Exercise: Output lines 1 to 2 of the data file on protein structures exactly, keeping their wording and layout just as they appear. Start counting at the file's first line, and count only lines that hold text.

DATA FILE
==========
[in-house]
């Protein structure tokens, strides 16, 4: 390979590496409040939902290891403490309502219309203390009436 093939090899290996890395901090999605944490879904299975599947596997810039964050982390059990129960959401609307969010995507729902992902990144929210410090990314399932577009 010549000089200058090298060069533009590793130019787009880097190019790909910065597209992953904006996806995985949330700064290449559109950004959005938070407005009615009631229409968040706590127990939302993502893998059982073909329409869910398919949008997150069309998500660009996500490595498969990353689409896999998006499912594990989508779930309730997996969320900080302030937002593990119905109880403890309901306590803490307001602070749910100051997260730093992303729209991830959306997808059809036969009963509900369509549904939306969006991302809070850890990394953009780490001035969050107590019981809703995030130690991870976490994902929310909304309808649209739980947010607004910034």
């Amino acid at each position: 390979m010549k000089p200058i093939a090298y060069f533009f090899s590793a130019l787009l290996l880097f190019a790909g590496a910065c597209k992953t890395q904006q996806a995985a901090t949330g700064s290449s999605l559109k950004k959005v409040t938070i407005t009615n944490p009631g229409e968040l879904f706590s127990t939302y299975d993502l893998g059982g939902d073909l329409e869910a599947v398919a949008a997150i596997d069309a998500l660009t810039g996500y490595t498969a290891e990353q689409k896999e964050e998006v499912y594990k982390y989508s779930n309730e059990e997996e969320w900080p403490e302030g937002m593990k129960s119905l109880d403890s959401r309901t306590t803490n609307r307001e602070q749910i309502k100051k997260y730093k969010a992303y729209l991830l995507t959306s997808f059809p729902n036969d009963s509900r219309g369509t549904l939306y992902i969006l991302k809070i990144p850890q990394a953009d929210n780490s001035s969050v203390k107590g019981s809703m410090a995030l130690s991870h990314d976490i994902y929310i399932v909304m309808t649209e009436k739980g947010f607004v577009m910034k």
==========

[in-house]
């Protein structure tokens, strides 16, 4: 390979590496409040939902290891403490309502219309203390009436 093939090899290996890395901090999605944490879904299975599947596997810039964050982390059990129960959401609307969010995507729902992902990144929210410090990314399932577009 010549000089200058090298060069533009590793130019787009880097190019790909910065597209992953904006996806995985949330700064290449559109950004959005938070407005009615009631229409968040706590127990939302993502893998059982073909329409869910398919949008997150069309998500660009996500490595498969990353689409896999998006499912594990989508779930309730997996969320900080302030937002593990119905109880403890309901306590803490307001602070749910100051997260730093992303729209991830959306997808059809036969009963509900369509549904939306969006991302809070850890990394953009780490001035969050107590019981809703995030130690991870976490994902929310909304309808649209739980947010607004910034």